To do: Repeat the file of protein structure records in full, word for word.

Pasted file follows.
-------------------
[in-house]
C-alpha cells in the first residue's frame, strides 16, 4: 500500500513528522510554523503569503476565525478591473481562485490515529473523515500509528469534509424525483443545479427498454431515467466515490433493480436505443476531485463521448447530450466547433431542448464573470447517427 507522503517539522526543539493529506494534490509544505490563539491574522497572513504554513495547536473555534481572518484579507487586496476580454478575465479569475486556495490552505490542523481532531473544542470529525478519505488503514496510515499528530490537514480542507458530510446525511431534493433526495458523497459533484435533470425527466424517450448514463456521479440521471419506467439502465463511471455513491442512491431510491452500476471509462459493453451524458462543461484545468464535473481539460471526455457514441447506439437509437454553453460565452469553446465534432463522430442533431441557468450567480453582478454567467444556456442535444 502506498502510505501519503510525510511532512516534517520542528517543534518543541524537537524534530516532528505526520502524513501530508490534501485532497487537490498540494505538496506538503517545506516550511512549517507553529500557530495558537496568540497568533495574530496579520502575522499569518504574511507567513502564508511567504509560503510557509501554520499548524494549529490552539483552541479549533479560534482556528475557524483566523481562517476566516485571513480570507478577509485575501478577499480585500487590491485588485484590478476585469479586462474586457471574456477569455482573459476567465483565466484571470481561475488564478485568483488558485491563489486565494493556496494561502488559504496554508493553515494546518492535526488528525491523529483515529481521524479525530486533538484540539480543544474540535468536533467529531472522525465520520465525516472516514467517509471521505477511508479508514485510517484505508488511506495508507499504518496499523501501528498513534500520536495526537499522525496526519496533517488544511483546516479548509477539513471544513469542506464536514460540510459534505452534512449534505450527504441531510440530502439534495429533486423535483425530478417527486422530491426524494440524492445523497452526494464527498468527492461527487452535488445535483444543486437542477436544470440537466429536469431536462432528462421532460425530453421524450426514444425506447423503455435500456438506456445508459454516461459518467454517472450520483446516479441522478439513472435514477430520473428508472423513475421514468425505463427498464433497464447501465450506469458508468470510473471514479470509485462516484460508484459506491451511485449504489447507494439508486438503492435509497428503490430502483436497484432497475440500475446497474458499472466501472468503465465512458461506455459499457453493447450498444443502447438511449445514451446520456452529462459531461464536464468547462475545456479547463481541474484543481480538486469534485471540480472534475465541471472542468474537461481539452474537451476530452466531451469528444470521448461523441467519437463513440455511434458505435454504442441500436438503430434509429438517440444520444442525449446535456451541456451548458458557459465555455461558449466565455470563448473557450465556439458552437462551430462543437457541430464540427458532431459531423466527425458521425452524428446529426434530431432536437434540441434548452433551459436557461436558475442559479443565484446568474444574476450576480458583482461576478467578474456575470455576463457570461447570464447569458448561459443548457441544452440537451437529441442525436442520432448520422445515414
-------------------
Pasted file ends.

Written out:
[in-house]
C-alpha cells in the first residue's frame, strides 16, 4: 500500500513528522510554523503569503476565525478591473481562485490515529473523515500509528469534509424525483443545479427498454431515467466515490433493480436505443476531485463521448447530450466547433431542448464573470447517427 507522503517539522526543539493529506494534490509544505490563539491574522497572513504554513495547536473555534481572518484579507487586496476580454478575465479569475486556495490552505490542523481532531473544542470529525478519505488503514496510515499528530490537514480542507458530510446525511431534493433526495458523497459533484435533470425527466424517450448514463456521479440521471419506467439502465463511471455513491442512491431510491452500476471509462459493453451524458462543461484545468464535473481539460471526455457514441447506439437509437454553453460565452469553446465534432463522430442533431441557468450567480453582478454567467444556456442535444 502506498502510505501519503510525510511532512516534517520542528517543534518543541524537537524534530516532528505526520502524513501530508490534501485532497487537490498540494505538496506538503517545506516550511512549517507553529500557530495558537496568540497568533495574530496579520502575522499569518504574511507567513502564508511567504509560503510557509501554520499548524494549529490552539483552541479549533479560534482556528475557524483566523481562517476566516485571513480570507478577509485575501478577499480585500487590491485588485484590478476585469479586462474586457471574456477569455482573459476567465483565466484571470481561475488564478485568483488558485491563489486565494493556496494561502488559504496554508493553515494546518492535526488528525491523529483515529481521524479525530486533538484540539480543544474540535468536533467529531472522525465520520465525516472516514467517509471521505477511508479508514485510517484505508488511506495508507499504518496499523501501528498513534500520536495526537499522525496526519496533517488544511483546516479548509477539513471544513469542506464536514460540510459534505452534512449534505450527504441531510440530502439534495429533486423535483425530478417527486422530491426524494440524492445523497452526494464527498468527492461527487452535488445535483444543486437542477436544470440537466429536469431536462432528462421532460425530453421524450426514444425506447423503455435500456438506456445508459454516461459518467454517472450520483446516479441522478439513472435514477430520473428508472423513475421514468425505463427498464433497464447501465450506469458508468470510473471514479470509485462516484460508484459506491451511485449504489447507494439508486438503492435509497428503490430502483436497484432497475440500475446497474458499472466501472468503465465512458461506455459499457453493447450498444443502447438511449445514451446520456452529462459531461464536464468547462475545456479547463481541474484543481480538486469534485471540480472534475465541471472542468474537461481539452474537451476530452466531451469528444470521448461523441467519437463513440455511434458505435454504442441500436438503430434509429438517440444520444442525449446535456451541456451548458458557459465555455461558449466565455470563448473557450465556439458552437462551430462543437457541430464540427458532431459531423466527425458521425452524428446529426434530431432536437434540441434548452433551459436557461436558475442559479443565484446568474444574476450576480458583482461576478467578474456575470455576463457570461447570464447569458448561459443548457441544452440537451437529441442525436442520432448520422445515414